When I first trained to be a teacher, I had intended to teach both English and Creative Writing A-Levels, but by the time I came to have my first job, Creative Writing had been removed from the A-Level curriculum. Having had a previous career in book publishing, it didn’t quite make sense to me why the educational offer for sixth formers no longer included creative writing. There was a clear pathway to a career. The interest was also still there – students who registered for my Language and Literature class said they had chosen it for the creative writing coursework elements.
“This is fantastic work; it really does advocate for the inclusion of creative writing in English courses. I applaud the work that Angie undertakes on behalf of and with our students. She is second to none in exploring the benefits of using creative writing activities. This is going the extra mile again and one of the reasons the students achieve outstanding outcomes in English here at Haringey Sixth Form College. This additionally creates active learners and facilitates further student understanding of literary work. It is aligned with our college value of achieving excellence in everything we do, inspiring that deeper commitment to excellence; it really does motivate the students and helps with group bonding.”Russ Lawrance, Haringey Sixth Form College Principal
As a writer myself, and as a teacher who was required (and honoured) to run an enrichment programme in conjunction with my subject, I decided a little creative writing group would be ideal. I’d get to carve out some space in my busy schedule to do my own writing, and I could show some young people just how valuable, fun and empowering a command of the written language can be. I might even be able to link my previous life in publishing with my current life as a teacher.
The first year was magic, and with the support of Haringey Sixth Form College, outside partners including Nick Hayes and Andrea Marie from the Tolpolski Studio, the students formed Haringey Unchained, the seeds of a work experience-driven creative writing programme that could sit alongside the English curriculum and offer a creative outlet for any student within the college were planted.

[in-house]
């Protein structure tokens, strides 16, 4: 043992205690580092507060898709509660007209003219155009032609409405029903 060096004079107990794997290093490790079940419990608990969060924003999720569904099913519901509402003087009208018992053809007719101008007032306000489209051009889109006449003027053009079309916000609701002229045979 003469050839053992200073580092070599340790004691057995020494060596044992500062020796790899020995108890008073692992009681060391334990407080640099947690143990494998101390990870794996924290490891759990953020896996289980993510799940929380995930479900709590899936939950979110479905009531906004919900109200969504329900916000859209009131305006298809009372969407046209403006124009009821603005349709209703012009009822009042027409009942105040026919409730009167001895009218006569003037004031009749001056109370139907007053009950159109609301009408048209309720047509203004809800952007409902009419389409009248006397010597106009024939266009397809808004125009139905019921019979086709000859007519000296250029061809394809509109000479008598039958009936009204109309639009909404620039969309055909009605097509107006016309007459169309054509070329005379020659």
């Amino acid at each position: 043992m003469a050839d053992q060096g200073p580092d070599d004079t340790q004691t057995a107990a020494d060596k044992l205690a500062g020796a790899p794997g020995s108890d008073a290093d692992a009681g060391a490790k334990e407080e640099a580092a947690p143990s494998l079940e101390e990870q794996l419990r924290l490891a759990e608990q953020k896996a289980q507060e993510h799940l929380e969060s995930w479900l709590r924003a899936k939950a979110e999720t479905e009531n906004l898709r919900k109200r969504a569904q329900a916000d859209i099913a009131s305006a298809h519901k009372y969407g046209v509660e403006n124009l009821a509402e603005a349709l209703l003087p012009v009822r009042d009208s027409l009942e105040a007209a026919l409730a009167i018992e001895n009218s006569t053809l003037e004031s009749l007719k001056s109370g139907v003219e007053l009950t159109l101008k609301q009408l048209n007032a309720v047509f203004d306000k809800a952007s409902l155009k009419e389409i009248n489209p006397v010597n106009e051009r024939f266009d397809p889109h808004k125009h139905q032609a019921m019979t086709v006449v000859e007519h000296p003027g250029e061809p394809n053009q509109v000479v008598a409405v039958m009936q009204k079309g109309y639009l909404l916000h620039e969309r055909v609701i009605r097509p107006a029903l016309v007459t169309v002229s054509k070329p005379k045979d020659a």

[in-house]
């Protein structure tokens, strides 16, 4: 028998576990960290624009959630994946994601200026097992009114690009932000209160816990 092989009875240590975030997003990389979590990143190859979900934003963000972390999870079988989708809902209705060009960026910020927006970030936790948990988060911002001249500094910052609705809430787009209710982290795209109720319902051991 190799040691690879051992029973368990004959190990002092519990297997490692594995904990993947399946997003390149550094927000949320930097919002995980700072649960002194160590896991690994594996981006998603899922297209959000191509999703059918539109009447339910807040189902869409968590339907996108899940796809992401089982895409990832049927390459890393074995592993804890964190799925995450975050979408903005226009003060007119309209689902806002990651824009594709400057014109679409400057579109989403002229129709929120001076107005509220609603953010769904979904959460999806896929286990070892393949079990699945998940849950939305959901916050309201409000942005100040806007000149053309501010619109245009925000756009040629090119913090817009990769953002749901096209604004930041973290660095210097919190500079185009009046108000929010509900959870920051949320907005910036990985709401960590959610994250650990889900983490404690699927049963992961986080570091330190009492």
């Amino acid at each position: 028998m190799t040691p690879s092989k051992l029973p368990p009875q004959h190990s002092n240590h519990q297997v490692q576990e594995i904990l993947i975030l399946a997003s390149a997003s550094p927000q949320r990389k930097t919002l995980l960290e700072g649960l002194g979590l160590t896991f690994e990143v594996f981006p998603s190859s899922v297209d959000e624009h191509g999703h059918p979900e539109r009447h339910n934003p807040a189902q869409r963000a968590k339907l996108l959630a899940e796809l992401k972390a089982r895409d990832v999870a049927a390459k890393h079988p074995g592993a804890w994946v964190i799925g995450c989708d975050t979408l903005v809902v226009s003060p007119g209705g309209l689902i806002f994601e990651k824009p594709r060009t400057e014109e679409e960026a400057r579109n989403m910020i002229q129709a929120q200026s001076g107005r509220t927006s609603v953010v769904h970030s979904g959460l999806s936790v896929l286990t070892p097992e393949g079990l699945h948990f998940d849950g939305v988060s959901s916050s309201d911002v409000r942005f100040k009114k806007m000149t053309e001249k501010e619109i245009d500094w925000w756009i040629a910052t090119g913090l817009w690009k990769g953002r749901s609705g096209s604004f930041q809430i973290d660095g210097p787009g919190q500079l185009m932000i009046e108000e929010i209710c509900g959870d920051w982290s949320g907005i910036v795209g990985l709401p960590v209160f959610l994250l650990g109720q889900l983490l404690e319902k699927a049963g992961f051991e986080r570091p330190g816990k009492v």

Over time, the other creative arts started to shift and leave – music, drama, and some arts curriculum. Haringey Unchained began to grow and grow as more students saw ways to integrate the creative arts within the publication itself. Eventually, a blog turned into a magazine turned into a programme of trips in London turned into a yearly showcase of drama, dance and spoken word.
None of this would have been possible without the incredible students who came to be Haringey Unchained over the last several years. I would like to thank them for trusting me with their work and their ideas, and for their incredible bravery in constructing this publication. I have been continually humbled by their support and encouragement. The students’ poise and confidence in public has always made me the proudest teacher in London. They have been nothing but a credit to the college as they share their views, their skills and their passion for the creative arts with professionals in the cultural sector and with peers in other educational institutions.
To students old and new, as long as you still want to speak here, this platform will always be available to your voices!
With love and appreciation,
Former English Teacher and Founder of Haringey Unchained